I'm writing this after the fact. My word for Saturday the 5th of June was arthritis. Like many other folks, I have osteoarthritis. All arthritis is chronic; there is no cure.
Beginning right after lunch on Friday I had a very noticeable drop in my energy level and my joints, particularly my knees, began to ache worse than usual. We have our 15 year old niece visiting for a few weeks. I had promised her a trip to town, so I pushed past my pain and kept my promise. After supper that evening and until Sunday morning my discomfort was so bad I had to rest. My husband and niece fed and entertained themselves while I sat in the recliner during the day and went to bed early both Friday and Saturday nights. While resting I read a book.
Below is a brief summary of Winning with Arthritis by Harris H. McIlwain, MD, Joel C. Silverfield, MD, Michael C. Burnette, MD and Debra Fulghum Bruce, published by John Wiley & Sons, Inc., Professional, Reference and Trade Group, New York, NY.
Arthritis is chronic, which means, there is no cure. The best that can be done for the disease is to manage the pain and slow the deterioration of the joints, and/or muscles. There are 100 types of arthritis. Lupus, gout, fibromyalgia, rheumatoid arthritis and osteoarthritis are all types of arthritis. Some can effect internal organs, and not only the joints.
Osteoarthritis is also called degenerative joint disease or DJD. During times of increased stiffness and pain warm moisture twice a day, such as a bath or shower, can reduce discomfort. However, people differ and some are helped more by cool water.
Regular exercising helps maintain flexibility of the joints, and strengthens the muscles around the joints. Exercises should not cause increased pain. If this happens discontinuing these movements until a later time is best. Exercising in a pool, such as at your local "Y", or in your pool at home, is beneficial because the water takes pressure off the joints and allows increased range of motion.
Prescribed medicines for the pain help, but over the counter medications may work as well. Aspirin, the old standby, is very good, but can be hard on the stomach. Finding the best pain medication for an individual is usually done with the physician through trial and error.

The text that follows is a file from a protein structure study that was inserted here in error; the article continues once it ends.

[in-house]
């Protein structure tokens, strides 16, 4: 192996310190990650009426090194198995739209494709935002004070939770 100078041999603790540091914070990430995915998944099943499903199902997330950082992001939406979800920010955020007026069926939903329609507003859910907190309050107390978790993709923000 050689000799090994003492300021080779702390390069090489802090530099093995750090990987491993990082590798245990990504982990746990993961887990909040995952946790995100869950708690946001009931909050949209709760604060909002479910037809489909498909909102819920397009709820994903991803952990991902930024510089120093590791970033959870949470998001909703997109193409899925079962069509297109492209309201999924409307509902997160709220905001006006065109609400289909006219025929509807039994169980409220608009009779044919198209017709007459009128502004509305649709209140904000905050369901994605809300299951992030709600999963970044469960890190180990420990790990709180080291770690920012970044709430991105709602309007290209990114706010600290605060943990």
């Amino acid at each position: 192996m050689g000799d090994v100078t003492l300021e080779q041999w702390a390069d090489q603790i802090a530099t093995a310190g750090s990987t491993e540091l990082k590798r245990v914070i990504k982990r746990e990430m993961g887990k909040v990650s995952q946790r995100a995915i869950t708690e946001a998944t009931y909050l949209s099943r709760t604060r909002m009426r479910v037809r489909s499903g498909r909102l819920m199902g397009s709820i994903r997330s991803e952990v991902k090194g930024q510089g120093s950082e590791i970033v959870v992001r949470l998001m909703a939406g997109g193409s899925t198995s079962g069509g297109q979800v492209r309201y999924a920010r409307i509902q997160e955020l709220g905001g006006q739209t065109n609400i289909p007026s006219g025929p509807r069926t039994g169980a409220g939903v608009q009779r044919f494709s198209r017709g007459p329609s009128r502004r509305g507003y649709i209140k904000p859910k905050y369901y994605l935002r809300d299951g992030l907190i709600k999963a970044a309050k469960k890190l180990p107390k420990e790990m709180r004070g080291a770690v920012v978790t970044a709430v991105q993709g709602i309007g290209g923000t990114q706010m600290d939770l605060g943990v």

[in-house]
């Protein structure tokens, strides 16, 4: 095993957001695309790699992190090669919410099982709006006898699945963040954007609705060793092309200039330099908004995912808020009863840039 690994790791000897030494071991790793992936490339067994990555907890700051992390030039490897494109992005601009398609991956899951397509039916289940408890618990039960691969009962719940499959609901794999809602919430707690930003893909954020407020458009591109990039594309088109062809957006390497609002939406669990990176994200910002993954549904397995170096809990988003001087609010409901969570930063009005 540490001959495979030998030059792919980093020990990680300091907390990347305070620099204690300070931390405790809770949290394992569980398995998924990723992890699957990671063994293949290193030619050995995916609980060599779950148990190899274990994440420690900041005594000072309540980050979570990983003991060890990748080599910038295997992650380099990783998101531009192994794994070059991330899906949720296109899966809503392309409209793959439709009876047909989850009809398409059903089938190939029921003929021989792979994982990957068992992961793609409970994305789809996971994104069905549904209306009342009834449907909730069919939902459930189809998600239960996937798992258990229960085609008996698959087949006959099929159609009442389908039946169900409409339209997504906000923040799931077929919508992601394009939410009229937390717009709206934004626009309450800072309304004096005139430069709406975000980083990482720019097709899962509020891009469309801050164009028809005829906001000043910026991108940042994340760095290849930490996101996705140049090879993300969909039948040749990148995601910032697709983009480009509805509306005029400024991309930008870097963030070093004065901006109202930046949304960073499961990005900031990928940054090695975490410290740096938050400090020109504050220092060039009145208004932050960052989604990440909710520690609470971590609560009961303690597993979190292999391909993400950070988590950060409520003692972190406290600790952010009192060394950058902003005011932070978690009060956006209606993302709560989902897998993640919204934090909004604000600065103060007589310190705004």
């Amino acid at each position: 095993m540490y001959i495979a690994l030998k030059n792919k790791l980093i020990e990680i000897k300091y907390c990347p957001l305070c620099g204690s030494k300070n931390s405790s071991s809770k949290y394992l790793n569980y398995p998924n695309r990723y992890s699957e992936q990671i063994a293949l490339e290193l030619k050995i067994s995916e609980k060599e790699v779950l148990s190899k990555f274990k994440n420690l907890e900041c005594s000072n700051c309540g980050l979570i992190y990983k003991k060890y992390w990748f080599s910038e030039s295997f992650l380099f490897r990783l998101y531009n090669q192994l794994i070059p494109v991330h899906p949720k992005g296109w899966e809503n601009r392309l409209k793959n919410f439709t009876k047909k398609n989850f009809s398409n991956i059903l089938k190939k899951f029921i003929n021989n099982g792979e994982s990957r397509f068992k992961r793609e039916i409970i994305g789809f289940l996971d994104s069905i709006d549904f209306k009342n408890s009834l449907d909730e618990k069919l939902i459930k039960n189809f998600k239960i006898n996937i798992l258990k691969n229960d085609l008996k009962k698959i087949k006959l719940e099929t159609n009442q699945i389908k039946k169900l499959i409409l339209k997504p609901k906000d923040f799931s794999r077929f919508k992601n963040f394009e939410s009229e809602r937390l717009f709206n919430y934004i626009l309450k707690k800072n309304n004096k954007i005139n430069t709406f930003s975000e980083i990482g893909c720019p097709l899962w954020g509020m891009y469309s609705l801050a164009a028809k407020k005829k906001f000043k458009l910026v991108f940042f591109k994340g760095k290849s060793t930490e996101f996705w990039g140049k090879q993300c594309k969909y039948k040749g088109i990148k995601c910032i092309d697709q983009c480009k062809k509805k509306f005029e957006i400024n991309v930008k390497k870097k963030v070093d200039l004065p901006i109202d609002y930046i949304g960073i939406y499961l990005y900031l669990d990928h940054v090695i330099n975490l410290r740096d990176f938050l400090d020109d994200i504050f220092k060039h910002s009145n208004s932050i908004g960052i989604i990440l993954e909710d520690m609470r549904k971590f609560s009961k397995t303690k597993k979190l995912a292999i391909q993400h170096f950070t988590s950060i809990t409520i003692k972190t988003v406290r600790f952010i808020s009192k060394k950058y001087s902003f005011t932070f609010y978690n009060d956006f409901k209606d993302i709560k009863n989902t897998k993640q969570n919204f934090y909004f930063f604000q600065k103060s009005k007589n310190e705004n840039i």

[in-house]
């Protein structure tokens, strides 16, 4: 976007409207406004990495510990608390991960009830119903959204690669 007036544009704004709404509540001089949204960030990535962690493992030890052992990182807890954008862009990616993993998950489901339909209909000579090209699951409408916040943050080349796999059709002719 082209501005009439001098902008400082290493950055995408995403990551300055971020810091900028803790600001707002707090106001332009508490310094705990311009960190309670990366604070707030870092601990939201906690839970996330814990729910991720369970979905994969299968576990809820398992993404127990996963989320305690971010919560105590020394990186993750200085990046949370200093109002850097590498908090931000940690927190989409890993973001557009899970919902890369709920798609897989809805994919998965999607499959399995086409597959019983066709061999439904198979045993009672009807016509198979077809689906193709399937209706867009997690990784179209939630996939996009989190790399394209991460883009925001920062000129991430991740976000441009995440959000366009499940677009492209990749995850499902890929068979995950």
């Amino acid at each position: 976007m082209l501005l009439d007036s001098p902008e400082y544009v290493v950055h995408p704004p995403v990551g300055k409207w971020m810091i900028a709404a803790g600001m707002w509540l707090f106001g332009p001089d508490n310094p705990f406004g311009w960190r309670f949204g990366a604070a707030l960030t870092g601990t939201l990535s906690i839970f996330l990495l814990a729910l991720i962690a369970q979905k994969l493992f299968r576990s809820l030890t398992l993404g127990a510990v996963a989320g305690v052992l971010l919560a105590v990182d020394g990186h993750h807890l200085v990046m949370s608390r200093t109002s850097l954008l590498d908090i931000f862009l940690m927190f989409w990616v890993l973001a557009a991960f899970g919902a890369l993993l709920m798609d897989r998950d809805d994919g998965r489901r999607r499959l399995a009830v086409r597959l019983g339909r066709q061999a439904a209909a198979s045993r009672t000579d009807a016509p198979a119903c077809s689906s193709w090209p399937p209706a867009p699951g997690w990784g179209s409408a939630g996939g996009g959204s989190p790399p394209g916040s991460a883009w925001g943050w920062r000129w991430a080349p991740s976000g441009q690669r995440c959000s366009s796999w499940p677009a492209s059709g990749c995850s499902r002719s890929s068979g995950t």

Diets and their benefits have not been studied thoroughly enough. Some people are convinced avoiding particular foods has made their symptoms decrease while others see no difference. What to eat is a matter of individual preference.
Winning with Arthritis gave descriptions and names for many of the most common forms of arthritis. In each type detailed information was given about the symptoms, causes, risks if untreated, and treatments available. Also included were illustrations for many exercises, with names, verbal descriptions and directions for each, making mastery easy.
The assistance and information given to me by the many doctors I've seen since being diagnosed with degenerative joint disease 20 years ago, was never so complete, or helpful.
I've learned, from this book and from personal experience, managing arthritis is a balancing act. Excessive activity can cause, or increase the severity of joint pain and stiffness. Humidity and atmospheric pressure can cause discomfort sometimes, but not always. Inactivity can cause the joints to become stiff and make bending them more painful or even drastically limit movement. However, stiffness and pain may increase inexplicably, and is, quite simply, another characteristic of the disease.
Sensible daily exercises to strengthen the muscles and keep joints moving, medications for pain, baths or showers for stiffness and soreness are the basic treatments for the symptoms of osteoarthritis. Additionally massage can reduce discomfort by helping the muscles surrounding the joints relax.
Diet may or may not effect the disease. If eating certain foods seem to help, eat them. If no noticeable difference can be seen when changing the diet, eat a variety of fresh and nutrient rich foods as is recommended for general good health. Fish oils are thought to help in some arthritis patients, and are also recognized as beneficial for other health reasons.
Arthritis is a chronic disease. Winning with Arthritis is an exceptionally informative handbook for anyone with arthritis.
Arthritis was the word for June 5th, 2010.
Wishing you a win with your arthritis.